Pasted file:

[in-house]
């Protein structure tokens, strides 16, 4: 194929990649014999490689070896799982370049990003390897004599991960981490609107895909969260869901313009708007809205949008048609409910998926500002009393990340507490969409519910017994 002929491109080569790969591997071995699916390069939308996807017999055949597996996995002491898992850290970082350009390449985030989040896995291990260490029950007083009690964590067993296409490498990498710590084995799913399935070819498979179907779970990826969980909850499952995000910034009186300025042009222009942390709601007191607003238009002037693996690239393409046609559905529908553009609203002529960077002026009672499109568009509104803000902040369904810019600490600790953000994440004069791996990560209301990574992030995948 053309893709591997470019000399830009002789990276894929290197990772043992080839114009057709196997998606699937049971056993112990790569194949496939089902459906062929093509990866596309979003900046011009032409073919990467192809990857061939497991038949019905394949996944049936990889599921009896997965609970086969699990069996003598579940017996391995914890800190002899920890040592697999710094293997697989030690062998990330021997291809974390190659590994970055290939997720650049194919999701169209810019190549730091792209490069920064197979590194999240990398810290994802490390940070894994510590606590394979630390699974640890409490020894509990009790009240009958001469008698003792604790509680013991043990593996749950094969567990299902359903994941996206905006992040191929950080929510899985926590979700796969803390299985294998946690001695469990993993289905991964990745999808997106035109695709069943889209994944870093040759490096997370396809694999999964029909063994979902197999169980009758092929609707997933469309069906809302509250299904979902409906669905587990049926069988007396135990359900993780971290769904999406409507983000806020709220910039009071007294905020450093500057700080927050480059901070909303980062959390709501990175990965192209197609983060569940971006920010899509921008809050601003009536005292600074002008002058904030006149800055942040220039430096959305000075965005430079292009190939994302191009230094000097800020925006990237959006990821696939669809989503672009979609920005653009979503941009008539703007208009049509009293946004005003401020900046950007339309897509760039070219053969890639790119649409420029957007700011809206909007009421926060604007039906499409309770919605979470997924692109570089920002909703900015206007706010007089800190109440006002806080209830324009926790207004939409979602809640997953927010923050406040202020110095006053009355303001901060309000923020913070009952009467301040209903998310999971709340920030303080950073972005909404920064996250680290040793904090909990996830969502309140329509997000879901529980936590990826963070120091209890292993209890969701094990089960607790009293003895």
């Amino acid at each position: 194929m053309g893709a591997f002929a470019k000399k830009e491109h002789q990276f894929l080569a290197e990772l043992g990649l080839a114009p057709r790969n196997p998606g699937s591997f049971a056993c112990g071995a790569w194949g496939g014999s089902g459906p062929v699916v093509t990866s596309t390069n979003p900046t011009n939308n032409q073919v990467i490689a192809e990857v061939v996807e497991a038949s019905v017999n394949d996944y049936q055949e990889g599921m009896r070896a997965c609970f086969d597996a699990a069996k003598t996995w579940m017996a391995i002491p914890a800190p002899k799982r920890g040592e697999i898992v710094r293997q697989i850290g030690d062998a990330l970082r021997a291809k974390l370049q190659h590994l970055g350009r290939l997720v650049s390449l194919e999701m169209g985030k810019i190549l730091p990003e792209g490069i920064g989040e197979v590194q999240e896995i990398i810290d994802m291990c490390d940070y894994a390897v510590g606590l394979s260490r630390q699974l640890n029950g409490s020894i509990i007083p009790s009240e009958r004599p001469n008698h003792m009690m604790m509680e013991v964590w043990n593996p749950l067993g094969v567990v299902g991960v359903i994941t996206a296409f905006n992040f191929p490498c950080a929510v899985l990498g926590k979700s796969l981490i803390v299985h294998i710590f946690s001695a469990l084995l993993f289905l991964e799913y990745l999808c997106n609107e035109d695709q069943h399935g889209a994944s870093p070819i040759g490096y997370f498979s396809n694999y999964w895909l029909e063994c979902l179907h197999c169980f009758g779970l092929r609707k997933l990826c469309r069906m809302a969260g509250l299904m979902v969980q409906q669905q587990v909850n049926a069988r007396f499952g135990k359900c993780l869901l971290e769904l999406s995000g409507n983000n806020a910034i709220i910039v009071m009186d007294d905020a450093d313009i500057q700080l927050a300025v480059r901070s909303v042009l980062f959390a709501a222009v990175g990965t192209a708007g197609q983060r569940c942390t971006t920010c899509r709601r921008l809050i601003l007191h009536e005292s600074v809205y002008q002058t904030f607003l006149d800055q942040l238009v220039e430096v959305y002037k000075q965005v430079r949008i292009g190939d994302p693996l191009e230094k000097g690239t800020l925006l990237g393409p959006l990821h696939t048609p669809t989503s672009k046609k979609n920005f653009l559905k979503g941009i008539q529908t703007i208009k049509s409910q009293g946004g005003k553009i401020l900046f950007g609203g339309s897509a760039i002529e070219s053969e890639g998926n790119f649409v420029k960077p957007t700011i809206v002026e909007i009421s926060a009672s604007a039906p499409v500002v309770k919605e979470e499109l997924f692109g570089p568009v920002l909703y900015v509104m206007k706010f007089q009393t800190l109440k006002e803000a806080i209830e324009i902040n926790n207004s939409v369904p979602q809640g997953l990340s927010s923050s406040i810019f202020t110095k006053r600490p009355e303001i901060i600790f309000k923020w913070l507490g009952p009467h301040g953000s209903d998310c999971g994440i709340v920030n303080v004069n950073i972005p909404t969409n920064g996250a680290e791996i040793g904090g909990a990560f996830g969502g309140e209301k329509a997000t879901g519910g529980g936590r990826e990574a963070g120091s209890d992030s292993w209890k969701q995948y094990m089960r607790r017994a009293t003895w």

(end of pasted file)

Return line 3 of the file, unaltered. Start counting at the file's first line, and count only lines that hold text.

């Amino acid at each position: 194929m053309g893709a591997f002929a470019k000399k830009e491109h002789q990276f894929l080569a290197e990772l043992g990649l080839a114009p057709r790969n196997p998606g699937s591997f049971a056993c112990g071995a790569w194949g496939g014999s089902g459906p062929v699916v093509t990866s596309t390069n979003p900046t011009n939308n032409q073919v990467i490689a192809e990857v061939v996807e497991a038949s019905v017999n394949d996944y049936q055949e990889g599921m009896r070896a997965c609970f086969d597996a699990a069996k003598t996995w579940m017996a391995i002491p914890a800190p002899k799982r920890g040592e697999i898992v710094r293997q697989i850290g030690d062998a990330l970082r021997a291809k974390l370049q190659h590994l970055g350009r290939l997720v650049s390449l194919e999701m169209g985030k810019i190549l730091p990003e792209g490069i920064g989040e197979v590194q999240e896995i990398i810290d994802m291990c490390d940070y894994a390897v510590g606590l394979s260490r630390q699974l640890n029950g409490s020894i509990i007083p009790s009240e009958r004599p001469n008698h003792m009690m604790m509680e013991v964590w043990n593996p749950l067993g094969v567990v299902g991960v359903i994941t996206a296409f905006n992040f191929p490498c950080a929510v899985l990498g926590k979700s796969l981490i803390v299985h294998i710590f946690s001695a469990l084995l993993f289905l991964e799913y990745l999808c997106n609107e035109d695709q069943h399935g889209a994944s870093p070819i040759g490096y997370f498979s396809n694999y999964w895909l029909e063994c979902l179907h197999c169980f009758g779970l092929r609707k997933l990826c469309r069906m809302a969260g509250l299904m979902v969980q409906q669905q587990v909850n049926a069988r007396f499952g135990k359900c993780l869901l971290e769904l999406s995000g409507n983000n806020a910034i709220i910039v009071m009186d007294d905020a450093d313009i500057q700080l927050a300025v480059r901070s909303v042009l980062f959390a709501a222009v990175g990965t192209a708007g197609q983060r569940c942390t971006t920010c899509r709601r921008l809050i601003l007191h009536e005292s600074v809205y002008q002058t904030f607003l006149d800055q942040l238009v220039e430096v959305y002037k000075q965005v430079r949008i292009g190939d994302p693996l191009e230094k000097g690239t800020l925006l990237g393409p959006l990821h696939t048609p669809t989503s672009k046609k979609n920005f653009l559905k979503g941009i008539q529908t703007i208009k049509s409910q009293g946004g005003k553009i401020l900046f950007g609203g339309s897509a760039i002529e070219s053969e890639g998926n790119f649409v420029k960077p957007t700011i809206v002026e909007i009421s926060a009672s604007a039906p499409v500002v309770k919605e979470e499109l997924f692109g570089p568009v920002l909703y900015v509104m206007k706010f007089q009393t800190l109440k006002e803000a806080i209830e324009i902040n926790n207004s939409v369904p979602q809640g997953l990340s927010s923050s406040i810019f202020t110095k006053r600490p009355e303001i901060i600790f309000k923020w913070l507490g009952p009467h301040g953000s209903d998310c999971g994440i709340v920030n303080v004069n950073i972005p909404t969409n920064g996250a680290e791996i040793g904090g909990a990560f996830g969502g309140e209301k329509a997000t879901g519910g529980g936590r990826e990574a963070g120091s209890d992030s292993w209890k969701q995948y094990m089960r607790r017994a009293t003895w």